Michael Benz: «Adapt or Vanish in a New World of Private Banking»

Michael Benz

Michael Benz

Private banking business models are set for a wake-up call sooner rather than later, writes Michael Benz on finews.first, threatening an overhaul for the industry as a whole.

finews.first is a forum for renowned authors specialized on economic and financial topics. The contributions appear in cooperation with Pictet, the Geneva-based private bank. The publishers of finews.ch are responsible for the selection.

Private banking is facing one of its toughest ever times as an industry. This is due to the combination of four key challenges, which render the past growth strategies ineffective: ultra-low interest rates, high regulation, technology innovation and changing client expectations towards more tailored product and service offerings, based on past investment activities.

Yet the number of institutions in Asia which seem capable of adapting and evolving their business model to tackle mounting challenges are few and far between. As a result, 2016 is likely to be a year of reckoning for private banking.

It has become starkly obvious to all players that chasing net new money (NNM) simply for the sake of increasing the asset base doesn’t pay the bills. This is based on the assumption of many industry insiders that private banks, on average, will see percentage drops in revenue in the region of the high teens to 20s over the course of this year.

«This will lead to the redundancy of more and more product, middle- and back-office functions»

More than ever, therefore, the challenge for the industry is managing its cost base. And this will remain the case for at least as long as ultra-low rates persist and make it unavoidable for banks to lower their fee levels.

As part of this cost crackdown, any non-client-facing role, and potentially even any non-relationship-manager (RM) roles in general, will come under intense scrutiny. Where possible, they will be streamlined, automated and outsourced. This is one of the big opportunities which technology innovation and digitisation offer to private banking businesses – the fundamental reassessment and redesign of front-to-back processes.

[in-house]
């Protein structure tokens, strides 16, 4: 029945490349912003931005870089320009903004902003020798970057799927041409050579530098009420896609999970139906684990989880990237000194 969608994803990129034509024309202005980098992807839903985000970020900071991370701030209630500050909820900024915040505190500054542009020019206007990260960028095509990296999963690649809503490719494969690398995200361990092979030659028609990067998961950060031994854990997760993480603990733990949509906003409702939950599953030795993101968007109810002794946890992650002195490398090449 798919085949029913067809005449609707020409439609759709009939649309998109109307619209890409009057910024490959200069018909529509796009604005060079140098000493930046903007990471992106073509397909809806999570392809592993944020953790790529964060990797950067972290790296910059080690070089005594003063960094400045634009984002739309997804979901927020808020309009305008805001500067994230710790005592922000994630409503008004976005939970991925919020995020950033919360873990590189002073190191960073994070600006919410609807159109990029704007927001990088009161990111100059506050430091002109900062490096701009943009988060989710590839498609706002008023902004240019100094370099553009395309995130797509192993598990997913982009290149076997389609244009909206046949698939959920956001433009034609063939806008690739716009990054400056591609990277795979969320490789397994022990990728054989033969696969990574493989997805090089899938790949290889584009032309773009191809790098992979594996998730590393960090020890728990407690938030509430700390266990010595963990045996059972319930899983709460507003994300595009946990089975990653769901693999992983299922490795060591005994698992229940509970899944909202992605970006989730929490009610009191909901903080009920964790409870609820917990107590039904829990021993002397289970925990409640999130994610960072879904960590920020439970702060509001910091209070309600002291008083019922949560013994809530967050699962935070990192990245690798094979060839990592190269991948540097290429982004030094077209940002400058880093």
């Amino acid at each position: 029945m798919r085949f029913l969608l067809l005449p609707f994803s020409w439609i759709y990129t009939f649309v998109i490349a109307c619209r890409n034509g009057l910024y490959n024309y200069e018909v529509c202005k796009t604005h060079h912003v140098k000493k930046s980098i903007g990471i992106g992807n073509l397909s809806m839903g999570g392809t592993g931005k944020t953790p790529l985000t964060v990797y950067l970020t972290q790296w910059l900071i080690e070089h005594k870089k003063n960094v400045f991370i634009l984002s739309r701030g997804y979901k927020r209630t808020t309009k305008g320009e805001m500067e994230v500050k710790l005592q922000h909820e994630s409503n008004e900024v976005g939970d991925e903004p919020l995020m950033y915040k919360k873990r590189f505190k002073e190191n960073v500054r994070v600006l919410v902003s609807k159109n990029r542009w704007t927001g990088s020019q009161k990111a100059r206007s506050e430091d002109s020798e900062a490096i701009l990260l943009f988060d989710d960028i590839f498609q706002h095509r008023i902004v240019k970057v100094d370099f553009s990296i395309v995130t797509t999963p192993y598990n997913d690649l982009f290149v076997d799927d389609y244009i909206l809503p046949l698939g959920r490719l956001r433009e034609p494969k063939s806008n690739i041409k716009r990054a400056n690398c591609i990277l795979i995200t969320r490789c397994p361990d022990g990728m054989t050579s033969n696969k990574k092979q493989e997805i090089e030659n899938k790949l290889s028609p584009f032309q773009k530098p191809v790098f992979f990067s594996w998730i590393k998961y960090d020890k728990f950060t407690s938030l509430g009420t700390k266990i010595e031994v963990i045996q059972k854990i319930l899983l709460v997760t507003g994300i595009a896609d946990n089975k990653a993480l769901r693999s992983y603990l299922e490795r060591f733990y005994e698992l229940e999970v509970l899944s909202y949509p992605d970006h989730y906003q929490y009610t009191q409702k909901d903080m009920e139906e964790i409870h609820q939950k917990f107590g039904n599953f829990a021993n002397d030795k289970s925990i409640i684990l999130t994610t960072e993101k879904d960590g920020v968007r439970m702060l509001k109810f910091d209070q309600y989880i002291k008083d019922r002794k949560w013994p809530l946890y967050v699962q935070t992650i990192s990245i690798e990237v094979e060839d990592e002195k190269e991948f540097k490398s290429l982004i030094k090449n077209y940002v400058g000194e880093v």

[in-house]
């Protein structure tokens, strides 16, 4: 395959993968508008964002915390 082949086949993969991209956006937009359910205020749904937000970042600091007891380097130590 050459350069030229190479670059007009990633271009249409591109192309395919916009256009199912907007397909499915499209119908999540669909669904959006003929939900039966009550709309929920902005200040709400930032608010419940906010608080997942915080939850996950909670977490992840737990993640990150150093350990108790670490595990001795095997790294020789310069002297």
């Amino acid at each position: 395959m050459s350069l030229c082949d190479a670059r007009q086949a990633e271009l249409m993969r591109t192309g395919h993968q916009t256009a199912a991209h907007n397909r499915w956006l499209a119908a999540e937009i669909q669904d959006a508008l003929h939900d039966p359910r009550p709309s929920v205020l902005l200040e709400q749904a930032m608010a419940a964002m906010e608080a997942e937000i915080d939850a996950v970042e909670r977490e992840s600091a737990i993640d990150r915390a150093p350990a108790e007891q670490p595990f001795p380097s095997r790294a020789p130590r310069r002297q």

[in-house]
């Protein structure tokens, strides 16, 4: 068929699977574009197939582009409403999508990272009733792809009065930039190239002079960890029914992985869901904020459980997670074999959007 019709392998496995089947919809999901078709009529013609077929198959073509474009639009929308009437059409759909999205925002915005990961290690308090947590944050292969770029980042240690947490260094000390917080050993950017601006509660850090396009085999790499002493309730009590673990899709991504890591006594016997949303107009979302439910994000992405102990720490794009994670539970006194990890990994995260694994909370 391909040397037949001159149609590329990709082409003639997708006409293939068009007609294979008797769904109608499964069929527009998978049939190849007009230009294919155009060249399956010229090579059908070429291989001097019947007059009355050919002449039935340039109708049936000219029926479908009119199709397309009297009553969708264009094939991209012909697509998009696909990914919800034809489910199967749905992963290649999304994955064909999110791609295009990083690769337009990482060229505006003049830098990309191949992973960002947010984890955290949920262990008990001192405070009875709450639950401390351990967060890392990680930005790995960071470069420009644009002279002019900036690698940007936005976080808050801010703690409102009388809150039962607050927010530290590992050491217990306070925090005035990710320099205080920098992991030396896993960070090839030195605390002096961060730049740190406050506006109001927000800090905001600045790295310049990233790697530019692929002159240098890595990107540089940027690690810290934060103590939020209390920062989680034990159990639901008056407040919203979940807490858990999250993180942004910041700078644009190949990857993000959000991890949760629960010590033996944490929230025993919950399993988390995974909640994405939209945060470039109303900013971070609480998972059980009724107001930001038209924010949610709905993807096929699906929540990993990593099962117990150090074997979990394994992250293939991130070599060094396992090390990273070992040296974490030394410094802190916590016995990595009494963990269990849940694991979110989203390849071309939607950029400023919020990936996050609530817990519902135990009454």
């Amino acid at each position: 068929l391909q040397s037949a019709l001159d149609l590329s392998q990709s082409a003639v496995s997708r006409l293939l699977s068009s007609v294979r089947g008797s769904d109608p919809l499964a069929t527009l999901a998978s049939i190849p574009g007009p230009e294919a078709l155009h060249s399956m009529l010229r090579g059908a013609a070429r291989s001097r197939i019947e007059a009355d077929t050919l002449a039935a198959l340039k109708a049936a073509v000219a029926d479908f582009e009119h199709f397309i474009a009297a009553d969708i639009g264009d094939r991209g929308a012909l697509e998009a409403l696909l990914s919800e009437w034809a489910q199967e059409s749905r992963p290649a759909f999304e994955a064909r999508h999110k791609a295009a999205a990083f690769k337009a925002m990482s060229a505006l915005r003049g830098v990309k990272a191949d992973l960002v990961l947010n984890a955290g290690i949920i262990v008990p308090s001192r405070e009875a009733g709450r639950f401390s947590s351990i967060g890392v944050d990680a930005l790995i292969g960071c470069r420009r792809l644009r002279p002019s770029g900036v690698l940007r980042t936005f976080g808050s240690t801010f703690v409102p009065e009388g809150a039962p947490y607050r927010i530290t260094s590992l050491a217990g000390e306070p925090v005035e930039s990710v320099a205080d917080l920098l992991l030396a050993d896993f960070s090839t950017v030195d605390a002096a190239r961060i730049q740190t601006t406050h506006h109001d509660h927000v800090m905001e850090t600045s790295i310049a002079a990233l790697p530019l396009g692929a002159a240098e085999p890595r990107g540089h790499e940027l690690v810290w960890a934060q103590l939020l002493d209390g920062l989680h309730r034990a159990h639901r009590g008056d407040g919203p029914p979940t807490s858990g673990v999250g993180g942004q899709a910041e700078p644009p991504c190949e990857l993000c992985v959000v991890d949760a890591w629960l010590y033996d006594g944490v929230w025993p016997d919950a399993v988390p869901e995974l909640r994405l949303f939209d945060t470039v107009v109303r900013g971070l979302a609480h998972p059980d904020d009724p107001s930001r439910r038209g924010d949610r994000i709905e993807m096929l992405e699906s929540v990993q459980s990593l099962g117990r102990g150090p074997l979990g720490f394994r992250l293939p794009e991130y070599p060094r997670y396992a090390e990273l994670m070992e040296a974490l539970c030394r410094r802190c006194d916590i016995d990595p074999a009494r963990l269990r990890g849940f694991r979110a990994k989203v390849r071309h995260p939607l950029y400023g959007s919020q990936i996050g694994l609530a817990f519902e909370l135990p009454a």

This will lead to the redundancy of more and more product, middle- and back-office functions, either because of automation or outsourcing to specialist service providers. The focus, more than ever, will now be on the RMs, especially their high investment skills – or their lack thereof. Entrepreneurial behavior and networking skills are just prerequesites for RMs today.

«This is essentially a back-to-basics approach in today’s technology-driven world»

Ultimately only those private banks which eventually get the client proposition right will manage to attract additional funds from clients. This means that management needs to keep a sharper eye on achieving the financial goals of its clients, at the heart of which lies investment performance. High-quality NNM is not easy to get any longer. Banks have to earn it by delivering proof they are helping clients achieve their financial goals.

However such proof, which in essence means achieving investment targets, can only be delivered if there is an explicit agreement between RMs and clients on the latter’s financial goals. This is essentially a back-to-basics approach in today’s technology-driven world. But technology is the great facilitator.

«It is essential to deliver experiences similar to what anybody can get when shopping online»

Digitization is not only helping to reduce spending and make the cost base of banks more flexible, it plays another very important role: use of technology to create more exciting and tailored client experiences.